Infocyte and CyberDefenses evaluate the end-to-end election process and provide cyber risk insights
Infocyte is partnering with CyberDefenses to deliver Election Security Assessments throughout the United States. CyberDefenses’ Election Security Assessment evaluates the end-to-end election process and provides cyber risk insights to arm election teams with stronger defenses against election cyberattacks and tampering.
The process also includes a thorough review of security practices and delivers guidance on best practices for strengthening election security initiatives.
“Infocyte is thrilled to partner with CyberDefenses to help protect the security and integrity of our elections and voting systems,” said Curtis Hutcheson, CEO of Infocyte. “No environment is impenetrable and must conduct regular independent assessments to detect and remove advanced threats and vulnerabilities.”
CyberDefenses election security experts leveraged Infocyte to create the compromise and threat detection portion of the Election Security Assessment. The assessment employs multiple standards, including the NIST Cyber Security Framework (CSF).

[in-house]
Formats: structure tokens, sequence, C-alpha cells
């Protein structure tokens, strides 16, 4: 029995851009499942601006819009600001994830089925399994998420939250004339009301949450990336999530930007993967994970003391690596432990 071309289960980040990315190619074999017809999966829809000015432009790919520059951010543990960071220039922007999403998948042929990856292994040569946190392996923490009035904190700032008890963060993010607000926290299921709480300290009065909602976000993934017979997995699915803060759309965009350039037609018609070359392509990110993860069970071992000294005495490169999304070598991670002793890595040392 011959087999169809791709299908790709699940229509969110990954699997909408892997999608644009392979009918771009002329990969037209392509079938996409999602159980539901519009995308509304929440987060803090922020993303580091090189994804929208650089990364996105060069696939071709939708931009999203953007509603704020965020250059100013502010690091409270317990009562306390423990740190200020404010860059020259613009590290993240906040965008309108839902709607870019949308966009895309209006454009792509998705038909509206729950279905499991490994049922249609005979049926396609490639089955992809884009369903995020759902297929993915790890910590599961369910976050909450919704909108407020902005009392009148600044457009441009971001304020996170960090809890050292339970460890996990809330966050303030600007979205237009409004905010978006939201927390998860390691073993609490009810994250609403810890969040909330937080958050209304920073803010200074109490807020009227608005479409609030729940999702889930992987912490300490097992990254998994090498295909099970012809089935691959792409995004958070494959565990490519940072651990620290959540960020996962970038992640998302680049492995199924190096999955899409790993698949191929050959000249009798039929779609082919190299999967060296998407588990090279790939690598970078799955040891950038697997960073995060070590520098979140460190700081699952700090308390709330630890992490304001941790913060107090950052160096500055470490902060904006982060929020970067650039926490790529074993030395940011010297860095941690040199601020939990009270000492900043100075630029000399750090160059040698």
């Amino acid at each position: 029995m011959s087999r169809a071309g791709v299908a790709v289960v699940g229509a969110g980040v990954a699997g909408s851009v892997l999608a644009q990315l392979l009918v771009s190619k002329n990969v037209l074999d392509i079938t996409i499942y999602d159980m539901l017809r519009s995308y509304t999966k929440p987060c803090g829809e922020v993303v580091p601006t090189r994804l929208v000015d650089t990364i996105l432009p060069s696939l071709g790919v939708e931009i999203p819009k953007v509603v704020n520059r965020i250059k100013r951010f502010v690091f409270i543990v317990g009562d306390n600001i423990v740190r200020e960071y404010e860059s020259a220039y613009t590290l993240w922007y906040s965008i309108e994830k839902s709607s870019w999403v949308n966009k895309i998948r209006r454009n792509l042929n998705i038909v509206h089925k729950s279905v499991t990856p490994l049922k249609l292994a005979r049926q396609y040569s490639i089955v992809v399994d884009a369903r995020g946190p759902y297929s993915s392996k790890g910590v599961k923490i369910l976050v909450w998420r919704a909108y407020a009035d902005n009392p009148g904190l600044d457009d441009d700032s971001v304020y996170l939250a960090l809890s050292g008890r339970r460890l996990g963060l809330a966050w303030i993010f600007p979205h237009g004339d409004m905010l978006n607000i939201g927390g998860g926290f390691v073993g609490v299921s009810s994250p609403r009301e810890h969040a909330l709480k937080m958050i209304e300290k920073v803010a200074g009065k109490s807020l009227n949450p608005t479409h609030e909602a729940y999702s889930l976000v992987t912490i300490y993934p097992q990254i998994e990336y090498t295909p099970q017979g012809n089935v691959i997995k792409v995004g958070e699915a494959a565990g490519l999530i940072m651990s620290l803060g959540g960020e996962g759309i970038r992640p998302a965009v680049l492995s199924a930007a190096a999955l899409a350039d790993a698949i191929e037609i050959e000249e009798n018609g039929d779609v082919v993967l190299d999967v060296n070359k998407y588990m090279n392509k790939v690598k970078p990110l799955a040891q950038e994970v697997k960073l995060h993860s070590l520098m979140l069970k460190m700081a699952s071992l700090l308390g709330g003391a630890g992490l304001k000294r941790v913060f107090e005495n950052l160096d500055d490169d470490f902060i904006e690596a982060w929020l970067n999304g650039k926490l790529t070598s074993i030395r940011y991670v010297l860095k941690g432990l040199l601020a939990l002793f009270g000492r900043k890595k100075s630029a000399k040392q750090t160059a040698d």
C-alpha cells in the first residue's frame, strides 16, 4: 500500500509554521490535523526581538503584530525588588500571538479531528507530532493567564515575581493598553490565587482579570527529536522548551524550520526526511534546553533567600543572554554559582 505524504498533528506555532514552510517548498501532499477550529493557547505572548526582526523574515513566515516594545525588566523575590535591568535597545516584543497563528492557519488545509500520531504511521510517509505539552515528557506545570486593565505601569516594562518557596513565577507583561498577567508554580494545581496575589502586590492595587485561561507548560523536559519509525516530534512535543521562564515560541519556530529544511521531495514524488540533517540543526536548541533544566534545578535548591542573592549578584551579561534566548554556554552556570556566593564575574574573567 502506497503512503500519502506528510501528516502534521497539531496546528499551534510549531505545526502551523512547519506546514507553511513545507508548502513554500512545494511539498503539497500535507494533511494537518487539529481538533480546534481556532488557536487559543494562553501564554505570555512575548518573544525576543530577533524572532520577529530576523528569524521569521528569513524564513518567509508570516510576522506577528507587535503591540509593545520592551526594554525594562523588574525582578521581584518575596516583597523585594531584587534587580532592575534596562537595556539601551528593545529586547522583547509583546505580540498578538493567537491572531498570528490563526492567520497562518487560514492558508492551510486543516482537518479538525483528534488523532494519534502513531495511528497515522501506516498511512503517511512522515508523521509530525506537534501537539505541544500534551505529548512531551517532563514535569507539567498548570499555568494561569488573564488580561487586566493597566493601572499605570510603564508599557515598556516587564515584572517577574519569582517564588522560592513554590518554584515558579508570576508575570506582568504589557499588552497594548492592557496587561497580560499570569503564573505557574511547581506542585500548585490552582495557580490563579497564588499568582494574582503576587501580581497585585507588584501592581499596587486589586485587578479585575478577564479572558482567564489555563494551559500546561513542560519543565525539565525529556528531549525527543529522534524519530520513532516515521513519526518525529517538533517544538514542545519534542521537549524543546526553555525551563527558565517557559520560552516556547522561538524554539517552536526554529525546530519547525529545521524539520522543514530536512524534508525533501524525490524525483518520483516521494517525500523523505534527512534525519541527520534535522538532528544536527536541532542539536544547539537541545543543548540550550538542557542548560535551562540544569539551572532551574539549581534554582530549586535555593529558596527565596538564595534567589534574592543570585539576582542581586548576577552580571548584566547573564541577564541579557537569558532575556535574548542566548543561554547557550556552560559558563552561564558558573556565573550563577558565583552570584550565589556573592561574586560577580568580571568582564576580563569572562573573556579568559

The methodology leverages the best practices and expertise gleaned from decades of experience and from helping clients handle and recover from cyberattacks.
Infocyte and CyberDefenses also have capabilities, if needed, to go beyond the initial threat and vulnerability assessment to support incident response, with investigation, triage and recovery of compromised systems.
CyberDefenses provides the assessment through onsite and virtual consulting performed by its Cyber Navigator teams. According to Armando Ordonez, CyberDefenses CEO, “Infocyte gives us a powerful set of capabilities for detecting cyber threats targeting elections and other security risks at a granular level. It’s been a great partnership that combines the best of what our respective companies have to offer election teams and the state and local government agencies that support them.”
The Election Security Assessment is completed in a matter of weeks without additional election department resources, hardware or expensive consulting agreements.